Researchers pursue treatments based on the delicate balance of bacteria that staves off oral disease

April 4, 2014 by David Levin, Tufts University
A colony of the Streptococcus viridans group of bacteria, the most common bacterial inhabitants of the mouth and throat. Credit: CNRI/Science Source

We are not alone. Thousands of species of bacteria—millions of individual critters in all—have colonized almost every space on (and in) the human body.

It's a notion that may send you running for the shower, but without these tiny microbes, we'd be in big trouble. Many of these organisms evolved along with humans over hundreds of thousands of years, settling into a symbiotic relationship with our bodies. In other words, they need us to survive, and we need them. Remove certain bacterial species from your gut, and you'll have trouble digesting food. Remove ones that live in your skin, and you'll lose a valuable weapon for fighting fungal infections.

The inside of our mouths is no different, says Brian Klein, a doctoral candidate in molecular microbiology at the Sackler School of Graduate Biomedical Sciences at Tufts. Klein studies this complex ecosystem, known as the oral , and says the motley crew of microbes could play an important role in protecting us from .

"If you have a healthy ecosystem of bacteria living in your mouth, it may regulate itself in a way that stops any one pathogen from expanding and taking over," he says. "We think oral diseases might pop up when that microbiome gets out of whack. If the balance is upset somehow, one species or another could start to dominate and cause conditions like gingivitis."

It's a new way to look at oral disease—not as an isolated infection, but as a system of moving parts.

At the moment, Klein says, the challenge is figuring out what each individual species of bacteria actually does in the microbiome—how it interacts with its neighbors and what role it plays in keeping that ecosystem in balance.

In the past few decades, biologists have focused on understanding a microbe's DNA to determine how it fits into the microbiome. Identify what each gene in a bacterium does, and it's possible to tease out how it lets that bacterium survive and interact with other species.

For some microbes, Klein says, that's not so hard to do. Researchers simply replace a single gene with a dud—one that doesn't work—and wait to see what happens. The process is a bit like taking a finely tuned sports car apart and rebuilding it with a one piece missing. Maybe its absence causes the right wheel to stop spinning, or the transmission to rev out of control, but you'll quickly see what the part does for the car as a whole.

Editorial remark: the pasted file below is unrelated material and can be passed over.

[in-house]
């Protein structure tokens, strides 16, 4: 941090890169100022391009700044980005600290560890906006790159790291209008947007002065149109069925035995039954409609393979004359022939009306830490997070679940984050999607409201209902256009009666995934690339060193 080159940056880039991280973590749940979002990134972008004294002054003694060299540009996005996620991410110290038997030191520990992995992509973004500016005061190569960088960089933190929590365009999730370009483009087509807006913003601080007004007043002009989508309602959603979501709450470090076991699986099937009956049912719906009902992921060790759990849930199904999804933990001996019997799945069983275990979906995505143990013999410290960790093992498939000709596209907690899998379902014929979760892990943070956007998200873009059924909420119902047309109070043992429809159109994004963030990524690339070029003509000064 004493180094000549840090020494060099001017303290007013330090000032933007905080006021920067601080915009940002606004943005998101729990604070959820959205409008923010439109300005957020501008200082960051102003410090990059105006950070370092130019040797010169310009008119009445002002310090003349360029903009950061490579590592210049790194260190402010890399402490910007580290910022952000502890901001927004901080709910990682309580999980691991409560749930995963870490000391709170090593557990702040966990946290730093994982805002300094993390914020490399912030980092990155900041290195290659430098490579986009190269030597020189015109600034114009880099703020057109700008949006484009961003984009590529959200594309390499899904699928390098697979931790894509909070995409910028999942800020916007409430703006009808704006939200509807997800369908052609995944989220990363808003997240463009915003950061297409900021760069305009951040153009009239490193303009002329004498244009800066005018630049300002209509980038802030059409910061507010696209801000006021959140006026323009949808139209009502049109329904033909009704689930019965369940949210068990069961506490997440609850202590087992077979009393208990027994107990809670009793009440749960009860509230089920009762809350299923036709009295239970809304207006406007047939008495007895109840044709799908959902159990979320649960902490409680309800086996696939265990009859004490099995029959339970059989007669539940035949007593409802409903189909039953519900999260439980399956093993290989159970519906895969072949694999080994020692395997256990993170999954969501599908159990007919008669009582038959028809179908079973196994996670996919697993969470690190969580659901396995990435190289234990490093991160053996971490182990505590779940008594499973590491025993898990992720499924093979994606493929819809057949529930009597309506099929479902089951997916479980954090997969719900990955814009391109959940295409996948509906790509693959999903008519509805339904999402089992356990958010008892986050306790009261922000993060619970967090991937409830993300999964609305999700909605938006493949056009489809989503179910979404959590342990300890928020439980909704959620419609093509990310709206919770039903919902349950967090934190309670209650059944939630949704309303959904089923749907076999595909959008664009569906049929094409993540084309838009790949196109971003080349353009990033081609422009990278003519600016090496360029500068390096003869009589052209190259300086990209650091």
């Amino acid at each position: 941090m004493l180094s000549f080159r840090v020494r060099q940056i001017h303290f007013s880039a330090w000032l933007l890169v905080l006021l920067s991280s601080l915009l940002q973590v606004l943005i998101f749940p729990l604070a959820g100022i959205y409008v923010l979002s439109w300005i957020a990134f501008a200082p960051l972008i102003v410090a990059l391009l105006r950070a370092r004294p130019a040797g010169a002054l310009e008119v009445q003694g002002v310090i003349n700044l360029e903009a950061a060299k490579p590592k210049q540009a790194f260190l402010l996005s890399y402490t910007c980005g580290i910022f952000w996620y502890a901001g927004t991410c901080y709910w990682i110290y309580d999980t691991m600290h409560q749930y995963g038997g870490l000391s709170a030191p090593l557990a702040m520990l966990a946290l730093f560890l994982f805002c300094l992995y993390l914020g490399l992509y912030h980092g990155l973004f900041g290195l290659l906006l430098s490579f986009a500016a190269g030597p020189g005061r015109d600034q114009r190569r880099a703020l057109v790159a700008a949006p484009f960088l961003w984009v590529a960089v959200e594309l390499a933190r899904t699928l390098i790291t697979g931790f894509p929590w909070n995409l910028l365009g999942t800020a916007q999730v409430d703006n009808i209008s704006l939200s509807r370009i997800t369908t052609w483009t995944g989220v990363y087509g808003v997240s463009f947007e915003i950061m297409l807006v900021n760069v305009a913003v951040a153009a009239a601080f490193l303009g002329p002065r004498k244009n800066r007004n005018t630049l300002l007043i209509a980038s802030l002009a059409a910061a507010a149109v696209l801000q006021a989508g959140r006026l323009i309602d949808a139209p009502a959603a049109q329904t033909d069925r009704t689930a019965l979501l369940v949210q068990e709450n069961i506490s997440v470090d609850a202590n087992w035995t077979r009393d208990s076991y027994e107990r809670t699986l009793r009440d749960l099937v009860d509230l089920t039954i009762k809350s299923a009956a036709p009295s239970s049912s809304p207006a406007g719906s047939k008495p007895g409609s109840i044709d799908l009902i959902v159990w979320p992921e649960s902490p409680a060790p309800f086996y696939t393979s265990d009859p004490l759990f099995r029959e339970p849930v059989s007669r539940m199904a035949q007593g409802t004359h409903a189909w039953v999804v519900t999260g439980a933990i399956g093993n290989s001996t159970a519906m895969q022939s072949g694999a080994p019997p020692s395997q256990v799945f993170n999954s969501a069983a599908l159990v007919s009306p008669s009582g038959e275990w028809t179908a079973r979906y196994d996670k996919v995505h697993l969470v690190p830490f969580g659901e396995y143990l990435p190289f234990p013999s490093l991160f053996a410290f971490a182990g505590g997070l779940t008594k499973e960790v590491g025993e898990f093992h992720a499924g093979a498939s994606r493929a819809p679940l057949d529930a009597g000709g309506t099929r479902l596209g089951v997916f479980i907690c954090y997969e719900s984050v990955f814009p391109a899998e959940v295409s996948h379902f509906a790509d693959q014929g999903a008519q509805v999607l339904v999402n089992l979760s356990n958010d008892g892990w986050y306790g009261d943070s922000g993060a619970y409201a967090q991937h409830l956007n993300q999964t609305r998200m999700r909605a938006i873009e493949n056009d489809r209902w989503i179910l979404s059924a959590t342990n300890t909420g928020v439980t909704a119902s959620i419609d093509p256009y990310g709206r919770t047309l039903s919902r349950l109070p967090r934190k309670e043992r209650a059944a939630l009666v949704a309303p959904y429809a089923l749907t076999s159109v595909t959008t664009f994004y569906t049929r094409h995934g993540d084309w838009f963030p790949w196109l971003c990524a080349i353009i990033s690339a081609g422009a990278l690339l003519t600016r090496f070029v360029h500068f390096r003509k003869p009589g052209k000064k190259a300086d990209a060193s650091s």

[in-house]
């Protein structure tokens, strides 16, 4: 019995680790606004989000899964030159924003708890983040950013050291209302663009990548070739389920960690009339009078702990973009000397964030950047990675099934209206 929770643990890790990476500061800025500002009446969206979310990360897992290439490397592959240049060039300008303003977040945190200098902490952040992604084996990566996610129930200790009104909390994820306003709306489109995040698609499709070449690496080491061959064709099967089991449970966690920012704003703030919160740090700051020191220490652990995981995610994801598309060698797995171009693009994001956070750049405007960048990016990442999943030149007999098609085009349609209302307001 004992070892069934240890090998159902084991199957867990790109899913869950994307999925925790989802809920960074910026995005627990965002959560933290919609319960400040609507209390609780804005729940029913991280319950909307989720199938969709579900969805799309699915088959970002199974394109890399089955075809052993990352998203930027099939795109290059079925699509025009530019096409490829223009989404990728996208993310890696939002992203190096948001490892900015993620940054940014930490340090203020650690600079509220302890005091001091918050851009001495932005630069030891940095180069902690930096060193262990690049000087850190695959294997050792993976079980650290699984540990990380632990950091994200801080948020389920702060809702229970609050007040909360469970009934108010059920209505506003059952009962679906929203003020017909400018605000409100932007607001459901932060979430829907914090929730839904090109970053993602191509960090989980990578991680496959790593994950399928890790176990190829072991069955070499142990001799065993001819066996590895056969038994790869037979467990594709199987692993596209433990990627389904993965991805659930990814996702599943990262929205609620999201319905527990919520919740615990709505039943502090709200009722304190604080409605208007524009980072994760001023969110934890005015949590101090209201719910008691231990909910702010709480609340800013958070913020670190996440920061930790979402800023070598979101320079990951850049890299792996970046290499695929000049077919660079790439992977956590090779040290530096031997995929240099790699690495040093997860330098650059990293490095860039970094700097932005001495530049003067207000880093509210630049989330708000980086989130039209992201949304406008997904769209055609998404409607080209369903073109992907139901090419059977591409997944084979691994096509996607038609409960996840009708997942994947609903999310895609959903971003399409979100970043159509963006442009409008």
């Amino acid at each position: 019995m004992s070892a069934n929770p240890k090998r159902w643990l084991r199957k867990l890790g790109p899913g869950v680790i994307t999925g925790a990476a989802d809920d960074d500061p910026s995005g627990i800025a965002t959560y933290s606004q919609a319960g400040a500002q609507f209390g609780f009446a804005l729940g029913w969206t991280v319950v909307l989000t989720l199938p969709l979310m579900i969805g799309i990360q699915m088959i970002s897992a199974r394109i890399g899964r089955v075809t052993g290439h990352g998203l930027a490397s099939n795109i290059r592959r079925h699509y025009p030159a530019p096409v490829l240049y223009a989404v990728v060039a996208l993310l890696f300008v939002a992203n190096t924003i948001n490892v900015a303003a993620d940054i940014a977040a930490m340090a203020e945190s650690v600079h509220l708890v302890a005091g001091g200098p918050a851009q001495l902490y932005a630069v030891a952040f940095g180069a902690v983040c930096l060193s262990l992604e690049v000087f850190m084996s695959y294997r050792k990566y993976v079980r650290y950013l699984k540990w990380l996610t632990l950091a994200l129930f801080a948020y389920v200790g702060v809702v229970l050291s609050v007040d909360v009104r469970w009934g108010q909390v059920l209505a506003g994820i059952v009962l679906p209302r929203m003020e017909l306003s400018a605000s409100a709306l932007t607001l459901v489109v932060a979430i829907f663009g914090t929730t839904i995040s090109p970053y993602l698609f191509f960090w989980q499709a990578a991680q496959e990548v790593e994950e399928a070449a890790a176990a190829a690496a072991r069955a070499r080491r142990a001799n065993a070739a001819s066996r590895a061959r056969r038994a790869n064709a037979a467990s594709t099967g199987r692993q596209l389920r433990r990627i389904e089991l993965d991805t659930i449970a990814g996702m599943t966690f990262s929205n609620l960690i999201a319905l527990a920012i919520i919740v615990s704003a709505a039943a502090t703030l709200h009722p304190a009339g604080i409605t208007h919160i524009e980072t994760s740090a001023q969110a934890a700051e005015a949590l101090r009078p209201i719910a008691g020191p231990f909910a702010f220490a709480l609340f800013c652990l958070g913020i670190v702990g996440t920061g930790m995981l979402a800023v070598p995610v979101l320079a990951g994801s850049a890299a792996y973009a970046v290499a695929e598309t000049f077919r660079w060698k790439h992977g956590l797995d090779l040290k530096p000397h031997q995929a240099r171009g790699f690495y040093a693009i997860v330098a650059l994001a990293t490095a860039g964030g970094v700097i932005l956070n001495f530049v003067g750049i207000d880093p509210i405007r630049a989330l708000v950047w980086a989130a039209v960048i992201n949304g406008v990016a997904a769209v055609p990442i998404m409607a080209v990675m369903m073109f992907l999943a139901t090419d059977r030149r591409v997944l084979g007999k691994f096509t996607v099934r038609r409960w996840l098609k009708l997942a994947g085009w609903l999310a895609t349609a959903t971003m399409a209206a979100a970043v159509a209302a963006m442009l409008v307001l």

This method, called "site-directed mutagenesis," is a common tool for studying certain bacteria in the lab, and has been used to piece together the role played by the thousands of species that live in the human skin and gut. Microbes in the mouth, however, can be a little more slippery. Klein says that some of the bacteria that reside deep in our gums resist this sort of genetic manipulation with an enzyme called a nuclease, which chops up any incoming bits of DNA. As a result, they're extraordinarily difficult to study using existing methods.

"They really don't like you trying to mess with their DNA," he says. "It's very hard to insert any new genes into them, and it could take months to make the mutant strain you need in order to test what a specific gene does."

Mutant Library

Instead of trying to mutate a specific gene, Klein and his colleagues are taking a more global approach by building on a method recently developed at Yale University. The researchers start with a pool of millions of microbes, and then add a molecule called a "transposon" into the mix. "The transposon causes each of the bacteria to mutate one gene and one gene only," Klein says. "There's no way to control which gene it targets, so it'll mutate a random one for each microbe in the pool," he notes. "Do that enough times, and you'll mutate all the potential genes in the genome at least once."

In this way, the researchers can create an extensive "library" of mutated genes that they can browse to learn what each one does. Klein says this technique, which he and his labmates are refining, could lead to new treatments for oral disease.